Good governance, reforms must to make most of CPEC: ADB
Pakistan will have to grow at 14.7 percent to materialise its vision of attaining the status of ‘middle income economy’ by 2025, but according to Asian Development Bank (ADB), it would be impossible to achieve with the prevailing macroeconomics of the country.
“China-Pakistan Economic Corridor (CPEC) is a great opportunity, however, to obtain maximum benefits Pakistan will have to make meaningful changes in its governance and introduce reforms to strengthen its institutions,” Guntur Sugiyarto, chief economist at ADB, said at one of a series of workshops on ‘supporting economic corridor development in Pakistan.’
The ADB official said Pakistan would be able to enjoy its strategic location if it gets integrated global production network with which it is currently disconnected. “Similarly Pakistan is not a part of global value chain (GVC),” he said and added that countries like Korea, Malaysia, and Thailand have moved ahead in global markets by being part of GVC.
Noting that lopsided development will not let Pakistan take full advantage of the opportunity, Gunter advised that the CPEC opportunity should be fully exploited. He said there is disparity in infrastructure developed between not only provinces but also between districts within the same province. “Business as usual will not work now,” he warned.
He said planners in Pakistan have failed to take advantage of its diaspora. “They remit dollars equivalent to 6 percent of country’s GDP every year,” he said adding but they have not been motivated to invest in Pakistan.
Guntur said there are numerous stories that reveal the difficulties faced by foreign-based Pakistanis when they invested in their motherland. “They have lost confidence in the government; however, they are helping Pakistan’s economy through remittance but they would go beyond remittance and invest in Pakistan if the government holds their hand and assure them of fair dealing,” he added. He revealed that the total wages earned by expat Pakistanis is equivalent to 20 percent of country’s GDP, which is a huge source of wealth that could be attracted into the country.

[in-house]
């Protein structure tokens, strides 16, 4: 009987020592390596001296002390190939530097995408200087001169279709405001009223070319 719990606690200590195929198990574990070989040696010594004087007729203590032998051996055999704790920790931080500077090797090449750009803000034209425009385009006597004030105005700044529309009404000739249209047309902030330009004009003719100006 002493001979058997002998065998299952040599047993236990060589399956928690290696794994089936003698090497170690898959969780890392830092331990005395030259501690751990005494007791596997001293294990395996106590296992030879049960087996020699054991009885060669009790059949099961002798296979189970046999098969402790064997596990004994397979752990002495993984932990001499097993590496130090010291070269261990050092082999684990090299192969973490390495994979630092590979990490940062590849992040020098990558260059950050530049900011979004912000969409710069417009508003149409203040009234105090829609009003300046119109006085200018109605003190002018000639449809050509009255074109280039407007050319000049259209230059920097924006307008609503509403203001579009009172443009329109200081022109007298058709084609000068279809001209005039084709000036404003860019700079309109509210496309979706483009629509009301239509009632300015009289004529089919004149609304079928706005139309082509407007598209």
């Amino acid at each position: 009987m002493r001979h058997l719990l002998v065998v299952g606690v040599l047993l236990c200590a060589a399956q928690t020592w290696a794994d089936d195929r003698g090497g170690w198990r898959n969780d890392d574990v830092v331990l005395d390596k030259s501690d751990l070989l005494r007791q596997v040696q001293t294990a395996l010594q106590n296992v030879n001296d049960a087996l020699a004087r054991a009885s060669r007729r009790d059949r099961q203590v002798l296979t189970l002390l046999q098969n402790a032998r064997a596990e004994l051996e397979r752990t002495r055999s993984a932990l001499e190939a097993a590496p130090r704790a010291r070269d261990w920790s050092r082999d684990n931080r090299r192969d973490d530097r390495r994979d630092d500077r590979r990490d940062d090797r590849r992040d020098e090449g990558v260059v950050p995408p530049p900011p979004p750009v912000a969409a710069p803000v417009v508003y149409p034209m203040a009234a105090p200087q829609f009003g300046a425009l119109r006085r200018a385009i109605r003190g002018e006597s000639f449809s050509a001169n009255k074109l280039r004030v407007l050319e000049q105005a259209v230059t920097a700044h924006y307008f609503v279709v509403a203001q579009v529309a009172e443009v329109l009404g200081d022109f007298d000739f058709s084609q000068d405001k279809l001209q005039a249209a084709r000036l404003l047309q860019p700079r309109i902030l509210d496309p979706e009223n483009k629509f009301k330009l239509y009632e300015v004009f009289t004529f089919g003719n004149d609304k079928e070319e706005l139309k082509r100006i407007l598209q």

“Pakistani values their homeland very much. Their love and concern can be gauged by the fact that they come with large amount of money whenever there is an emergency in the country like the floods or earthquake,” he said. The economist said that Pakistan is adding 3 million persons a year in its workforce. “The demographic dividend of this young force is not being exploited,” he said and warned that the demographic advantage of young population that Pakistan currently enjoys would end in 2042.
Dr Ishrat Hussain, the former governor State Bank of Pakistan, said Pakistan enjoyed geo-strategic advantage since it came into being. “It is the only country in the world that connects South Asia and Central Asian States through land with China,” Hussain said. He added that infrastructure improvement alone would not deliver the goods. “Infrastructure is the hardware. It is reasonably developed but the software that needs to run on this hardware is very weak,” Hussain said.
He added that software weaknesses include the failure of the government and incompetence, corruption, and inefficiencies are its hallmarks. “If we take for instance the state-owned services sector then it will be found that irrigation, gas, electricity, railways incur a loss crossing one trillion rupees, which is 3.5 percent of our GDP,” the former SBP governor said attributing institutional weaknesses to government failure.
Hussain said government failures are compounded by market failures and markets in Pakistan are imperfect. “The distribution of resources is skewed towards the rich. There is over regulation in some cases and under regulation in others. There is no clarity in policies,” he said and asserted that a clear and positive change would have to be made in these spheres to get optimum benefits from the CPEC.
Hussain said no one should expect investment in manufacturing sector if the government continues to offer a guaranteed rate of return of 17 percent in dollar terms to investors in services sectors. “The government would have to adopt a fair and rational policy to attract manufacturing investment that creates jobs,” he concluded.